Insurance companies have gone under. The US government has not. (Yet.)
The difference in privatization is that the worker does all of his own investing. Fine, except in a crash or serious downturn. It's a crap shoot.
As it now stands, the government does the investing for the collective workers. Benefits have always been paid, even in downturns.
401K's and IRAs just came in near the end of my working career. They and Roths offer the opportunity for workers to do their own investing.
The money paid by the present work force is not "their money".... it goes to pay SS benefits for me. I paid for my parents. There has been a surplus in the fund, but it has been "raided" to pay for other things, so is not as full as it was.
If individual medical accounts come to pass, that will be another slot for a family to fill.
I am assuming that you are under 65, gainfully employed, have insurance benefits, and an IRA or 401K or Roth.
You should do just fine, if you invest wisely.
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Would you sign a contract that enabled the other party to change the terms of that contract at will, while you could neither stop him nor make any changes of your own? Probably not. Yet that is exactly what happens when you pay money into Social Security.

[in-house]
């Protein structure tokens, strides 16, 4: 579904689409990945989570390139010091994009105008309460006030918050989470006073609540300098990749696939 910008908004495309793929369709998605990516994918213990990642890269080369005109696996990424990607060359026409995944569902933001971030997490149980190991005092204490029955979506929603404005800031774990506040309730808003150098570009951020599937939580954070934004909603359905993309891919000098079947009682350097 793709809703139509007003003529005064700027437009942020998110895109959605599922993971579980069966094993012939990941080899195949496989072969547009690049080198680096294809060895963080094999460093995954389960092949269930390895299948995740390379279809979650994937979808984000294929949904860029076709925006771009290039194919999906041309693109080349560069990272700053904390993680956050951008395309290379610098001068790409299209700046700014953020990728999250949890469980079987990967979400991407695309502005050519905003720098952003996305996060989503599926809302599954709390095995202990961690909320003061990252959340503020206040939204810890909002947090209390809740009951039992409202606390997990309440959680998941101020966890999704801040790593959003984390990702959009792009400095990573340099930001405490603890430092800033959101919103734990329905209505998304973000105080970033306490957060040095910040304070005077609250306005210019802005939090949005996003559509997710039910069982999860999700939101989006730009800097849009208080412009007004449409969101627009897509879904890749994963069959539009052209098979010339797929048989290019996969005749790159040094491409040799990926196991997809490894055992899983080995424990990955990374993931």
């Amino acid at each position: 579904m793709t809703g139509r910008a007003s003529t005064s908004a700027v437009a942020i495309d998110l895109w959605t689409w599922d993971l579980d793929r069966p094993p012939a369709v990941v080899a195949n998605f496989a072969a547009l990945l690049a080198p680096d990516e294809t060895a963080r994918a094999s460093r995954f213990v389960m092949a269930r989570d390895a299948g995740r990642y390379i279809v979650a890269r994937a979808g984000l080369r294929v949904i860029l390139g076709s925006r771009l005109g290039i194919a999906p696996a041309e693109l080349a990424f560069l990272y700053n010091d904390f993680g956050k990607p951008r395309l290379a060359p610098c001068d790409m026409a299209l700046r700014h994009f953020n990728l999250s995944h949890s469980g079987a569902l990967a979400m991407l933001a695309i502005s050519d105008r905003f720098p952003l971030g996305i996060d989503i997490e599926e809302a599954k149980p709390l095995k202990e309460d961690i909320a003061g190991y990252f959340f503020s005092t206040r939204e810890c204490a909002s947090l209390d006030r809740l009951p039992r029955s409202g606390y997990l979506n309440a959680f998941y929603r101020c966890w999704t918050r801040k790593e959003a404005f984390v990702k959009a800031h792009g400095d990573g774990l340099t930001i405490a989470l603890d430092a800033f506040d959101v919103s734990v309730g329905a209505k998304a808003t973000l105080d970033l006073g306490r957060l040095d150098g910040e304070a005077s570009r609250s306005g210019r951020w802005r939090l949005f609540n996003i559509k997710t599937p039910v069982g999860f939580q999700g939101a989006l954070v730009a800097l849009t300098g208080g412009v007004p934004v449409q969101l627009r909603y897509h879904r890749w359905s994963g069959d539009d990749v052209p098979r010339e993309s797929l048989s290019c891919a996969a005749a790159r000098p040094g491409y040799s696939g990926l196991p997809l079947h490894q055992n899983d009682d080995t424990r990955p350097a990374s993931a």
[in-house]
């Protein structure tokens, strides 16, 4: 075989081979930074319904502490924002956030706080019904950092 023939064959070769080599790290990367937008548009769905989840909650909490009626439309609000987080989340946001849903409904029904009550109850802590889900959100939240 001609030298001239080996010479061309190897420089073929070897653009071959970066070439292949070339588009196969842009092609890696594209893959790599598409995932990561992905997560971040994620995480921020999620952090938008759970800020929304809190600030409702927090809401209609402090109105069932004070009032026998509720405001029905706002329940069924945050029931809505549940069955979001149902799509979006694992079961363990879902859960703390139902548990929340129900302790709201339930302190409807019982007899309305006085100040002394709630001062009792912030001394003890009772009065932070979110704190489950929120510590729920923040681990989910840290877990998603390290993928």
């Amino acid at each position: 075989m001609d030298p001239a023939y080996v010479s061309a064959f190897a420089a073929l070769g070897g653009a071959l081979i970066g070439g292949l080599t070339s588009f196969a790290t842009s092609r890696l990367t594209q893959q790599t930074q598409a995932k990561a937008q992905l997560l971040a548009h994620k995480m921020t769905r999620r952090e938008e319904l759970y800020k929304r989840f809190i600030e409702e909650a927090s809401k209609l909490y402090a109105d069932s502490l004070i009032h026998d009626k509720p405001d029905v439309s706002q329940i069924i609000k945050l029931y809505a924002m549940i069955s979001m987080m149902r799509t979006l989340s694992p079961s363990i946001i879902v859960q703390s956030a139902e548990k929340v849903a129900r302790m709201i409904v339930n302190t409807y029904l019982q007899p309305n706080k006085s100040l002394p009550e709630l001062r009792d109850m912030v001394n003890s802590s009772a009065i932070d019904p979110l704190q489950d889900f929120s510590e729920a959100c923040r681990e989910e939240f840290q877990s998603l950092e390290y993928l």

No matter what you were promised or at what age you were supposed to get it, the government can always pass a new law that changes all of that. But you still have to pay into the system.
A private annuity plan run by an insurance company is legally required to pay you what was promised, when it was promised, and to maintain assets sufficient to redeem its promises.
One of the few issues on which Senator John Kerry has taken a stand and not changed it (yet) is Social Security. He has said: "I will not privatize Social Security." ......................
Nothing is more risky than depending on politicians.